class Definition in the Cambridge English Dictionary
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Definition of “class” - English Dictionary

Definition of "class" - American English Dictionary

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classnoun

 us   /klæs/

class noun (TEACHING GROUP)

[C] a ​group of ​students who are ​taught together at ​school, or a ​shortperiod in which a ​particularsubject is ​taught: She got in ​trouble for ​talking in class. [C] The class of a ​particularyear is the ​group of ​students who will ​completetheirstudies that ​year: The class of 2003 is very ​large.

class noun (ECONOMIC GROUP)

[C/U] a ​group of ​people within a ​society who have the same ​economic and ​socialposition: [U] Most of us ​think of ourselves as ​middle class.

class noun (RANK)

[C] the ​ranking of ​goods and ​services or people’s ​skillsaccording to what they ​provide or how good they are: Whenever I ​fly, I go ​business class. She’s a ​first-classteacher.

class noun (STYLE)

[U] the ​quality of being ​stylish or ​fashionable: She ​dresses with a lot of class.

class noun (BIOLOGY)

biology [C] a ​group of ​plants or ​animals with ​similarbiologicalstructure
classy
adjective  us   /ˈklæs·i/
He ​drives a very classy ​car.

classverb [T]

 us   /klæs/

class verb [T] (RANK)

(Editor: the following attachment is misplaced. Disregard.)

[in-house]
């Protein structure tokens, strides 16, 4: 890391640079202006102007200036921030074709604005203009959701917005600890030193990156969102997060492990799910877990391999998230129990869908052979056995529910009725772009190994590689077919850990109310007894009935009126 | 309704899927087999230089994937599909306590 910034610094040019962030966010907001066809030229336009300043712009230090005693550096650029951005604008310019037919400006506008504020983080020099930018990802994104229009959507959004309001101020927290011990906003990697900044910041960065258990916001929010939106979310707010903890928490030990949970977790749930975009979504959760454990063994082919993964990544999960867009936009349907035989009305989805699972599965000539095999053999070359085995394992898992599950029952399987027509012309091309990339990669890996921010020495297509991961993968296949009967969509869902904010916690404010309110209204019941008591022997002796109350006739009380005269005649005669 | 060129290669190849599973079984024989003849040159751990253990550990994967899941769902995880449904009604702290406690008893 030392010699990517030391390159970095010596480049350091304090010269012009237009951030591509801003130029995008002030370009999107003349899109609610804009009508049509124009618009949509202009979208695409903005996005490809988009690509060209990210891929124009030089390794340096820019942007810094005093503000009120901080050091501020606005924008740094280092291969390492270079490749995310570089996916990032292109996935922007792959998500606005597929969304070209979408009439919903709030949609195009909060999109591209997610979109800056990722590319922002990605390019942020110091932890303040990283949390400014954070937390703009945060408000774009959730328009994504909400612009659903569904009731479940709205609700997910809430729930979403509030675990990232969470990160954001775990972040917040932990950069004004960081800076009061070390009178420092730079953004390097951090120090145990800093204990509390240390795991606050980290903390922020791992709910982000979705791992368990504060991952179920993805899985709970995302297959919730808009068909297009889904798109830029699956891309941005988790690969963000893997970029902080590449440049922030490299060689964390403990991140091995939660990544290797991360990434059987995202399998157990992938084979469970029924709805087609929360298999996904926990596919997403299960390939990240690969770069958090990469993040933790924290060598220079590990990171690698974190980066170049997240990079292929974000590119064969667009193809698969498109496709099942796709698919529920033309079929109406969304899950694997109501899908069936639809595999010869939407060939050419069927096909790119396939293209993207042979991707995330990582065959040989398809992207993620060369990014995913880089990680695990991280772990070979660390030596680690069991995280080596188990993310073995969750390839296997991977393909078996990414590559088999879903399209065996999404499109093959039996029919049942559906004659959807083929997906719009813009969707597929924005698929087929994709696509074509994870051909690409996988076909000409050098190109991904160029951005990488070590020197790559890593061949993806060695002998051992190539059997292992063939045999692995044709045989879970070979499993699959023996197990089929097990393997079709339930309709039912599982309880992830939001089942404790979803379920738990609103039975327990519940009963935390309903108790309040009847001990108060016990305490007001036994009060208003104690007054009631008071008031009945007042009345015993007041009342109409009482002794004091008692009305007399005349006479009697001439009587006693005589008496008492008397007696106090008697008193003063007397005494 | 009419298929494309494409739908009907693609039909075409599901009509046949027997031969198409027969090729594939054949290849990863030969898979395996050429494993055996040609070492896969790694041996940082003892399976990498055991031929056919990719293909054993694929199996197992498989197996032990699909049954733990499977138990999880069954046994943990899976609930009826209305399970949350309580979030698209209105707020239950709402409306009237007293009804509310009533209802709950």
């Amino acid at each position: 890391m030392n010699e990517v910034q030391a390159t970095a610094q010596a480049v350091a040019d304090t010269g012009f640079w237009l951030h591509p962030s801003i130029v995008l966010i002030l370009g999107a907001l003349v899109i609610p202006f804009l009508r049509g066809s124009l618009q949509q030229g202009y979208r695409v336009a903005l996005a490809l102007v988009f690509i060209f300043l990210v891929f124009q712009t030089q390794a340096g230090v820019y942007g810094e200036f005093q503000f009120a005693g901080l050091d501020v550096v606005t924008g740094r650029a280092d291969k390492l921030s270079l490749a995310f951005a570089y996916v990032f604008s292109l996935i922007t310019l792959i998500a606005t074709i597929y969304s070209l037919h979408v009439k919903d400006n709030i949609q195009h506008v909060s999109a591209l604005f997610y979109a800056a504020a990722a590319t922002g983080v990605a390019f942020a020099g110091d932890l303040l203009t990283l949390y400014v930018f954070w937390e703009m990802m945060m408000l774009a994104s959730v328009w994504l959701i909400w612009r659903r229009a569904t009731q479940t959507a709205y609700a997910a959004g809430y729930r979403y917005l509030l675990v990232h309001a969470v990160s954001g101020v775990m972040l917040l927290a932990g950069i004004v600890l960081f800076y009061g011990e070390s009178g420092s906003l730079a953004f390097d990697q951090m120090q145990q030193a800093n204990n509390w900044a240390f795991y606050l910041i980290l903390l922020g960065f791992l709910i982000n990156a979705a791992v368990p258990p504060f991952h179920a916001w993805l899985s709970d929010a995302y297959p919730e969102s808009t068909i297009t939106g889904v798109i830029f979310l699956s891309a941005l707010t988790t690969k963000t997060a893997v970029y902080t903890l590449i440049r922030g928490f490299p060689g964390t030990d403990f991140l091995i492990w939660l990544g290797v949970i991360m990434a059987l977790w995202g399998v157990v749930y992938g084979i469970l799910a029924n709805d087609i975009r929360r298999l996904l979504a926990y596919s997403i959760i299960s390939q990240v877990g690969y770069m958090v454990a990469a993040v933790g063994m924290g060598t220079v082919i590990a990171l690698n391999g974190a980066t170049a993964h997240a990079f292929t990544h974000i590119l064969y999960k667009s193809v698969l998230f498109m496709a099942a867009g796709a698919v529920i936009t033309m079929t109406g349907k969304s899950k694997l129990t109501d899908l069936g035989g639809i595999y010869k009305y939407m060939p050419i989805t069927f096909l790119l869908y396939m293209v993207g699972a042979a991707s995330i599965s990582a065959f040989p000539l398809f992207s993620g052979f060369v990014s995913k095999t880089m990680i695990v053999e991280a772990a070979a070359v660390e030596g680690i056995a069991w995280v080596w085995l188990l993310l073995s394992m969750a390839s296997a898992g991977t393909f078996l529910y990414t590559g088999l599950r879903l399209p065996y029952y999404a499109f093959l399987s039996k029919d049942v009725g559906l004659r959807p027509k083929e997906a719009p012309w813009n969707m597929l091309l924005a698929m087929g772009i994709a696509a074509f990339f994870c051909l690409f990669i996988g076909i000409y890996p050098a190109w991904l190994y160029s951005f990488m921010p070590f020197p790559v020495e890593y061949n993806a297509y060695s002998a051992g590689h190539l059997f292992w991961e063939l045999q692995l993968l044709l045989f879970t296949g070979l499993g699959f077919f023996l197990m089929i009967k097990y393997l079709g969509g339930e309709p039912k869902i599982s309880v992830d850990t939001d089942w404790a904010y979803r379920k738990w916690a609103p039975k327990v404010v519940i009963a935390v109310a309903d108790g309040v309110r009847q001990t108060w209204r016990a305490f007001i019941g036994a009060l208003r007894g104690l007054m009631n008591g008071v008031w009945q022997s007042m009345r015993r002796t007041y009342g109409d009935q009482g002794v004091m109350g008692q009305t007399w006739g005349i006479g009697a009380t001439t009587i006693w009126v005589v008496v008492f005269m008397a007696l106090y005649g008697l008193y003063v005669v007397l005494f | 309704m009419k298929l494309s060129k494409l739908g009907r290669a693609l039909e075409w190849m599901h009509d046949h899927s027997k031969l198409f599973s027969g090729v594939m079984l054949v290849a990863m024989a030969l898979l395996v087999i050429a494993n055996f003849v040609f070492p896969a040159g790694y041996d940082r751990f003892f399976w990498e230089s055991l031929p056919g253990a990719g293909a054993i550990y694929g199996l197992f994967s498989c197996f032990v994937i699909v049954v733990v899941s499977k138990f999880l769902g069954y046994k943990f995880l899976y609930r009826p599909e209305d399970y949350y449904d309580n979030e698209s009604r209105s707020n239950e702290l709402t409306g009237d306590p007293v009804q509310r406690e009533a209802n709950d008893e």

to ​rank: I would class her with the ​best American violinists.
(Definition of class from the Cambridge Academic Content Dictionary © Cambridge University Press)

Definition of "class" - British English Dictionary

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classnoun

uk   /klɑːs/  us   /klæs/

class noun (TEACHING GROUP)

A1 [C, + sing/pl verb] a ​group of ​students who are ​taught together at ​school, ​college, or ​university: Which class are you in this ​year? She gave the ​whole class ​extrahomework for a ​week. My class (= the ​people in my class) was/were ​rathernoisy this ​morning. [as form of address] Okay, class, ​settle down and ​openyourbooks.A1 [C, + sing/pl verb] a ​period of ​time in which ​students are ​taught something: My last class ​ends at four o'clock. I was told off for ​talking in class. Who takes/​teachesyourenvironmentalstudies class? I ​missed my ​aerobics class ​yesterday. Classes have been ​cancelled today because of a ​staffmeeting.the class of 2012, 2013, etc. mainly US a ​group of ​students who ​successfullyfinishedtheirstudies in a ​particularyear
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class noun (ECONOMIC GROUP)

B2 [C or U] a ​group of ​people within ​society who have the same ​economic and ​socialposition: The ​Labour Party has ​lost a lot of ​support among the working class. She ​belongs to the ​rich American upper class. We ​live in a middle class ​neighbourhood. She comes from an uppermiddle class ​background. He was a ​member of the ruling classes. She's ​studying the class structure of Japan.
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class noun (RANK)